Popular Astronomy

August 2017

This month, four section members sent in a total of 8 images and 2 sketches of deep sky objects.

David Davies of Cambridge imaged M11, the Wild Duck open cluster, in the constellation of Scutum (right). This is an aggregation of around 3,000 stars, all about 250 million years old, at an estimated distance of 6,200 light years from the Earth.  It is a good target for observers using 10x50 binoculars, and looks similar to a loose, unresolved, globular cluster.

David used an APM 107mm APO refractor and a QSI 583 mono camera plus red green and blue filters.

Paul Crossland of Liverpool imaged the Iris reflection nebula NGC 7023 in the constellation of Cepheus (below left), also known as Caldwell 4.

                                                                               NGC 7023 is actually the star cluster within the nebulosity;  it is one of these stars, SAO 19158, which is illuminating the surrounding gas and dust.  This object is about 1,300 light years from the Earth and is around 6 light years in diameter.  With an apparent magnitude of 6.8 but large 18 arc minute angular diameter it has a low surface brightness and is best seen with medium to large telescopes.

Paul used a Skywatcher ED80 refractor and a Canon 500D DSLR plus CLS filter for this image.


Steve Norrie of Fife employed an ES 127mm f7.5 refractor and a Starlight Xpress Trius - SX694 mono camera plus colour and narrow band filters to produce 6 images of deep sky objects.  Clockwise from below left are IC 1396, the Elephants Trunk emission nebula in the constellation of Cepheus;  M27 the Dumbbell planetary nebula in Vulpecula;  NGC 5070 the Pelican emission nebula in Cygnus and NGC 6888 the Crescent emission nebula also in Cygnus.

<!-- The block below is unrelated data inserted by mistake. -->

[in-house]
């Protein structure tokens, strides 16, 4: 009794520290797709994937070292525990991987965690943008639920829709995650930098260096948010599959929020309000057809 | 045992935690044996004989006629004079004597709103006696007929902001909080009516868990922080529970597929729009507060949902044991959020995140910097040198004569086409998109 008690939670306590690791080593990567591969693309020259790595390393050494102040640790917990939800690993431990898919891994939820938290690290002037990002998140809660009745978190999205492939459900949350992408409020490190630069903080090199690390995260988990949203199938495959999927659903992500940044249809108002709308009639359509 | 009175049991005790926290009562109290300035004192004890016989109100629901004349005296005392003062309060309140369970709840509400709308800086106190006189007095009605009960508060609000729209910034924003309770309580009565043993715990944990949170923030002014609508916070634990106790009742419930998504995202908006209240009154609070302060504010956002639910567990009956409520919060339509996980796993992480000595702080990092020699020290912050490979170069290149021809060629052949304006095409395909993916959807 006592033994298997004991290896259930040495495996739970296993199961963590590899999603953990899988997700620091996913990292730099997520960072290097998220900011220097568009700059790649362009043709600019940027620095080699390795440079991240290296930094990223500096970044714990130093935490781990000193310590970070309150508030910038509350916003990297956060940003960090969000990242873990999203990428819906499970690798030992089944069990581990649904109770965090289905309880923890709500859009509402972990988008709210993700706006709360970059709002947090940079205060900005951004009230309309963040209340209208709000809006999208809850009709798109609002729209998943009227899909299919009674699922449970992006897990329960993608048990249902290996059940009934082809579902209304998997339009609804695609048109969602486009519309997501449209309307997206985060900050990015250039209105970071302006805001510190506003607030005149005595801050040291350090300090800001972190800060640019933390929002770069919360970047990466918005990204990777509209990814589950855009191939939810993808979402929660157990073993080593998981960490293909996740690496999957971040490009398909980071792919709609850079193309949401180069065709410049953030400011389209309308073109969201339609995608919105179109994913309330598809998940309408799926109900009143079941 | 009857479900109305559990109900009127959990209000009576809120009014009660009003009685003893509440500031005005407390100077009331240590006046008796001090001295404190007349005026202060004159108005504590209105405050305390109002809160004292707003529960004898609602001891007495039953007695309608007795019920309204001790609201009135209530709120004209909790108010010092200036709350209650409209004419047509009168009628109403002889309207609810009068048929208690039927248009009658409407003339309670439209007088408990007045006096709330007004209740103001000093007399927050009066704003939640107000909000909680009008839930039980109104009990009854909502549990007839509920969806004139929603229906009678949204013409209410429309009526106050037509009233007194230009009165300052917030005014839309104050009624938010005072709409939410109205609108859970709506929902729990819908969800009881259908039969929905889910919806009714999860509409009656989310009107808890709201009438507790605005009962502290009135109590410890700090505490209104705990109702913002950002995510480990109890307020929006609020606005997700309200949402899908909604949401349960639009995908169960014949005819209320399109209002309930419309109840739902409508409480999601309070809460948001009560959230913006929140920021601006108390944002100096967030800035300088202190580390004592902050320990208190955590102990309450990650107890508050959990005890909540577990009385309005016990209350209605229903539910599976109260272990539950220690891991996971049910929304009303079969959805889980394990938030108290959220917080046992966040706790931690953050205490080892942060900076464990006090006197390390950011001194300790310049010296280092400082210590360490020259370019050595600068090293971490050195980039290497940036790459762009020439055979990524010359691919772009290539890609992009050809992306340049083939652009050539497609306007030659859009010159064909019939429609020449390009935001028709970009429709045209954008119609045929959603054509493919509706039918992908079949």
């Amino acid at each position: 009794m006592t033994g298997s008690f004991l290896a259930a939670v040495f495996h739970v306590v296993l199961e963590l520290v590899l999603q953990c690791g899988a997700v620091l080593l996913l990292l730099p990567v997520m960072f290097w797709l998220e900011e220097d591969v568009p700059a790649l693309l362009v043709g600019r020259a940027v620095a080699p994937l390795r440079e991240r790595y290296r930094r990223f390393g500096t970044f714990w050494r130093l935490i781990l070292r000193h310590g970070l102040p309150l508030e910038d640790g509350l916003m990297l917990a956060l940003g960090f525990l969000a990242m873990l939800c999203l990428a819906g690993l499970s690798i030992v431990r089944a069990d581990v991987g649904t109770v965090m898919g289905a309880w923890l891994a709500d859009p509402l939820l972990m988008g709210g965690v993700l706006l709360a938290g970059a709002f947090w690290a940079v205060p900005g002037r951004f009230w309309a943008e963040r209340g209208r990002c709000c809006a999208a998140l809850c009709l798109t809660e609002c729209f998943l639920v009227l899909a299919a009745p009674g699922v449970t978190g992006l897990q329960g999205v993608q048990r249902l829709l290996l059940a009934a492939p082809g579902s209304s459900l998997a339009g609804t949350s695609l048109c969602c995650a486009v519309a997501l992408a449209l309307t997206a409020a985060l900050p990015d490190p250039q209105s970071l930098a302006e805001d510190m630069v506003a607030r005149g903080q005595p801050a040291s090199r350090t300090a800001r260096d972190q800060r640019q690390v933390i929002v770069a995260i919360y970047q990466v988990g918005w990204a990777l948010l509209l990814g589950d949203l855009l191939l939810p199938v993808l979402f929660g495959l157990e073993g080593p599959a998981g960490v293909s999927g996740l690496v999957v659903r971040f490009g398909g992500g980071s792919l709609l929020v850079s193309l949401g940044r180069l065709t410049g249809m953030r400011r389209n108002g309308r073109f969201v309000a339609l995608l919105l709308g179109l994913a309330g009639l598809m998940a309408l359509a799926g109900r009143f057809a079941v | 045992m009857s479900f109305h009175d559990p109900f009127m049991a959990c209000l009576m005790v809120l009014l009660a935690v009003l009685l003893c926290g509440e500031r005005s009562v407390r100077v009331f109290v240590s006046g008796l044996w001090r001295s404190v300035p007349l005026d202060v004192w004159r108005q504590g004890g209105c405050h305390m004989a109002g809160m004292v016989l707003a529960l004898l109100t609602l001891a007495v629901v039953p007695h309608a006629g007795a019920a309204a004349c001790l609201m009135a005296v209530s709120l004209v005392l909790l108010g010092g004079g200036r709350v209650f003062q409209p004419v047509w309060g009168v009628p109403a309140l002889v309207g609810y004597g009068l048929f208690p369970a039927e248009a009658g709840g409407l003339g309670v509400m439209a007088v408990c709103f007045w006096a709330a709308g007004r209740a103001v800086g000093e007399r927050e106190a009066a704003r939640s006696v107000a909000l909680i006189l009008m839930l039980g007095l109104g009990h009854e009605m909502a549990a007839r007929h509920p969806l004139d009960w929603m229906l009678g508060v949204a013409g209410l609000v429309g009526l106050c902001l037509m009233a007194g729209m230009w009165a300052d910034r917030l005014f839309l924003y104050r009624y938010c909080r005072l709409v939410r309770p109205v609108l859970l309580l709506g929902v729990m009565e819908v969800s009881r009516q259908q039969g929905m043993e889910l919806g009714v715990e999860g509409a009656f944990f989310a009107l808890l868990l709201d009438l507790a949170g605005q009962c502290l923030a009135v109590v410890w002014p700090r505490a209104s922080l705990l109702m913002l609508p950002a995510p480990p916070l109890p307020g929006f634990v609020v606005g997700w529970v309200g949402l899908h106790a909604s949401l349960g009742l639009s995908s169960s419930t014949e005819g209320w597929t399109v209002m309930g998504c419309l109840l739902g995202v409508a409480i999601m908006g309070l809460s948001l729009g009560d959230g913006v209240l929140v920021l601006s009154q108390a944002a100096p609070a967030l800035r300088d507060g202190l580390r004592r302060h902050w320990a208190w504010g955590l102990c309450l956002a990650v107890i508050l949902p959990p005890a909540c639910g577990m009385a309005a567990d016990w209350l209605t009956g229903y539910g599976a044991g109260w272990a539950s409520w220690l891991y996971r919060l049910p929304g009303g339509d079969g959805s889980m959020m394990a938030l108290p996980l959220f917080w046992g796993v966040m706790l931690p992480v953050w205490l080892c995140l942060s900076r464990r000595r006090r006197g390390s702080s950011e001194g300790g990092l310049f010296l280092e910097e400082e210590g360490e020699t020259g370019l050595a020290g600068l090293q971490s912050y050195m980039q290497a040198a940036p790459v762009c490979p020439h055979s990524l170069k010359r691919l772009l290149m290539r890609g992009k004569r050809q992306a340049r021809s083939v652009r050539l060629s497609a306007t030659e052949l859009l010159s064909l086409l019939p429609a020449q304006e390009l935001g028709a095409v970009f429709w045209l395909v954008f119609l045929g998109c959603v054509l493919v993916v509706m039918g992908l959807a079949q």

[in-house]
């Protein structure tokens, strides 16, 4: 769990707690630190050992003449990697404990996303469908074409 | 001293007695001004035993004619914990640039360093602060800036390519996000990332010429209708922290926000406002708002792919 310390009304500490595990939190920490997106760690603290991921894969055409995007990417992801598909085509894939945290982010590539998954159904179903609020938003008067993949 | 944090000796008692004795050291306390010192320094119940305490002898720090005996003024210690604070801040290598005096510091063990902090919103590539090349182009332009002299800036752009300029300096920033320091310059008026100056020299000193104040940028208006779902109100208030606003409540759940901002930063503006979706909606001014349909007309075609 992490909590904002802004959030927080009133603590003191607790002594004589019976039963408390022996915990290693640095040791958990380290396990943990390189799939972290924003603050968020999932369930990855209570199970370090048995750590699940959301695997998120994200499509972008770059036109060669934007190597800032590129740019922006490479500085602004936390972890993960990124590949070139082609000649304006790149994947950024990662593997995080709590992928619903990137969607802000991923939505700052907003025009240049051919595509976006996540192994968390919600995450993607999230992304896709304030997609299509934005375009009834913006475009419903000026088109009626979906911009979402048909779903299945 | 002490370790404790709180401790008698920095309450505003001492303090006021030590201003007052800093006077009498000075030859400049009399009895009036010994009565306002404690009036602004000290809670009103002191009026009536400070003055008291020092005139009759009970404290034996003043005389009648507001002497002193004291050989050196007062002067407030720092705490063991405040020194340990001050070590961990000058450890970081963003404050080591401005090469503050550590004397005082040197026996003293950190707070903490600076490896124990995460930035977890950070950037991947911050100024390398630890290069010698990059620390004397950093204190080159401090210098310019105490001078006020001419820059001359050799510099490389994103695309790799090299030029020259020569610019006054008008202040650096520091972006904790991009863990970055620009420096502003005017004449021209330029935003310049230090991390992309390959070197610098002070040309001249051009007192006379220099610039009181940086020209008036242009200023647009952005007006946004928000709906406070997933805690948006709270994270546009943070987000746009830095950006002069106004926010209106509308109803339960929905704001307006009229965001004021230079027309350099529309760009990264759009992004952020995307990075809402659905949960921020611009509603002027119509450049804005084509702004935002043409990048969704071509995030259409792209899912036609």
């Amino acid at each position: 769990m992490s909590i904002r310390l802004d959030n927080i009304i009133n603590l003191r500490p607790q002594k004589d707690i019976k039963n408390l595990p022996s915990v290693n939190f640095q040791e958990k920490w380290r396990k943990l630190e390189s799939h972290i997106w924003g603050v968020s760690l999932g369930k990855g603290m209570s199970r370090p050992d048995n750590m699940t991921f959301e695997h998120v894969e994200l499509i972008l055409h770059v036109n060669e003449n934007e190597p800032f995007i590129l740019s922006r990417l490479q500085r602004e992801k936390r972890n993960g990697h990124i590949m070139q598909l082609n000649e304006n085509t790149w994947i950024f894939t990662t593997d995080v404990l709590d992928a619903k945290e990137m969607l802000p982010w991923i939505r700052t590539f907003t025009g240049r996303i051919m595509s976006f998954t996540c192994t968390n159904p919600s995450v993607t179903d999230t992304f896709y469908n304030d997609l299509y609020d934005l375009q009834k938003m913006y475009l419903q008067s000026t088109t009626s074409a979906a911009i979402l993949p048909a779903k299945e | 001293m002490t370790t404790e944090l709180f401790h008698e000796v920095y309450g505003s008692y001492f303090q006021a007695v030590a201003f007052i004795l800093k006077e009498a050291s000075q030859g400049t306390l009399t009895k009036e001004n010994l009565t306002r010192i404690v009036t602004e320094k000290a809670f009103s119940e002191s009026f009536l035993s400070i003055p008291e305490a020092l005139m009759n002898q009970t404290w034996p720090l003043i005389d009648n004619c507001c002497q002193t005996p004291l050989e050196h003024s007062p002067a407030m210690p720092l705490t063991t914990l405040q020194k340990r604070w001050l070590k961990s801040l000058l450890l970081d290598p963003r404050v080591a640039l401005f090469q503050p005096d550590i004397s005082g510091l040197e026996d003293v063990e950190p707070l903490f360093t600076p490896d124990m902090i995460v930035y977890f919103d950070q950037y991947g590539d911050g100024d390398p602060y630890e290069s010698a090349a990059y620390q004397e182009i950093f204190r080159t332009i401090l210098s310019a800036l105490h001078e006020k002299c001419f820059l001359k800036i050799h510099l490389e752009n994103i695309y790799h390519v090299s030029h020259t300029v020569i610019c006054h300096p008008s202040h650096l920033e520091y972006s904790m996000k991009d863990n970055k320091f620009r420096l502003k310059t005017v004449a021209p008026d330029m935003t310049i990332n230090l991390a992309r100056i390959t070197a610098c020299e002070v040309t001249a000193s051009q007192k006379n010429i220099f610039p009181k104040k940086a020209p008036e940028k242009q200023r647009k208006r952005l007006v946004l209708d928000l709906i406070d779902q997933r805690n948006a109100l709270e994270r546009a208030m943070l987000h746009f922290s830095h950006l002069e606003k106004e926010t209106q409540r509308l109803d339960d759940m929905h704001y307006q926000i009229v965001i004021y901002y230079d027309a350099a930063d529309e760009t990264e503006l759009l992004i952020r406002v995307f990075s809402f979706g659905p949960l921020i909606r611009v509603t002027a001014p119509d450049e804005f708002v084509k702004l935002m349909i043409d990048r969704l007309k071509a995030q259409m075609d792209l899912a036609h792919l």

Steve's next two images are both emission nebulae in Cygnus, NGC 7000, the North America nebula (below left) and IC 5146, the Cocoon nebula.  The Cocoon nebula is also known as Caldwell 19, and the star cluster Collinder 470 lies within it.  The nebula is about 4,000 light years from Earth and the star producing the ionizing radiation is reckoned to be only around 100.000 years old.  Surrounding the nebula and going up to the top right corner of this image can be seen part of dark nebula Barnard 168.


Michael Kinns of Eastry sent in two sketches.  Below left is M11, the Wild Duck open cluster in the constellation of Scutum (see above), and to the right is M71 globular cluster in Sagitta.  Until the 1970's M71 was considered to be a dense open cluster, now it is described as a loosely concentrated globular!  Unlike most globulars it relatively rich in elements heavier than Helium and lacks RR Lyrae variable stars common in most globulars hence the confusion.  Modern photometry of M71 however produces  an HR diagram for M71 which is typical of a globular cluster.  It is about 12,000 light years from the Earth and around 9 billion years old. At apparent magnitude 8, it may be seen with binoculars.  Michael used an Orion Optics UK SPX 200 f6 Newtonian reflector at x150.


Dave Finnigan 

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